Then one day I found myself at my synagogue’s kiddush, enthusiastically explaining to my friend Ilan what I was working on. When he said he’d love to check it out and maybe give it a try, I got real excited, and thought — hell yeah, why shouldn’t this all be FLOSS‽ None of it is specific to Funding Circle, so it didn’t need to be proprietary. My only hesitation, I told Ilan, was that I wasn’t sure how to describe it all. I had a methodology and a tool, built on a conceptual model (C4) and another tool (Structurizr Express) — that was all quite a mouthful. Luckily Ilan is smarter than me — he immediately said something like “a methodology plus a tool — sounds like a framework to me.” I love that guy.

Now that I had a term to describe this thing, it lacked only a name before I could unleash it on the world. Being the lazy geek that I am, and wanting to reference the C4 model, I decided to combine FC (for Funding Circle) and C4 into FC4. (I actually considered FC²4/FC24 but my colleagues thankfully talked me out of it.) Thus was named the FC4 Framework, which I first released on 9 March 2018.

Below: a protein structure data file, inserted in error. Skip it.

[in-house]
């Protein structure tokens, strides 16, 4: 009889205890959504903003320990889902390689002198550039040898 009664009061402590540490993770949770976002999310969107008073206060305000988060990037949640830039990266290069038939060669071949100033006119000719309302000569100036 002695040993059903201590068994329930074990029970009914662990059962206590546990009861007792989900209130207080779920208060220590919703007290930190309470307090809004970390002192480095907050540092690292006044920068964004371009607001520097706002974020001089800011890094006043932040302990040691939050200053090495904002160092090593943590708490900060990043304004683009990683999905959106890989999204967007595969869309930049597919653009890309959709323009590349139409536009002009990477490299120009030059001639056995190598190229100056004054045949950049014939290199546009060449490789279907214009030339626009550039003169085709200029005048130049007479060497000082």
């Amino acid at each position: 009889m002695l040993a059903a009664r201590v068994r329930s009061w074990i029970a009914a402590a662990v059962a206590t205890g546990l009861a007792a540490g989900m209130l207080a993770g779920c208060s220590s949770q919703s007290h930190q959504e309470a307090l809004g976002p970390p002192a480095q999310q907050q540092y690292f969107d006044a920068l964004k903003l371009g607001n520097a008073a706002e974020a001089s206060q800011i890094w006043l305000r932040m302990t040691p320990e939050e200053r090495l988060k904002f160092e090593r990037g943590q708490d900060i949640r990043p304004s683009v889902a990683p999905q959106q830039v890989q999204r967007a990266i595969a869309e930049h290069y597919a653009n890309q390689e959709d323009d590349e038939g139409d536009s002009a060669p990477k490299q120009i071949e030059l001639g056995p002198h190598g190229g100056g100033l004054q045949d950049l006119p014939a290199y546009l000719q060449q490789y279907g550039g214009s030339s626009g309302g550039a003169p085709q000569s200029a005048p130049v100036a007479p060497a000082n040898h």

Since then we’ve seen steadily increasing interest and adoption of FC4 within Funding Circle, and even a little elsewhere. We’ve continued to refine and improve the framework and we don’t see that stopping any time soon — we see many opportunities to level it up significantly, such as a linting feature, automated rendering, a streamlined workflow, and possibly a new data scheme that’d decouple the static models of software systems and the views of those models.

If you have a chance to give FC4 a try, please let us know what you think!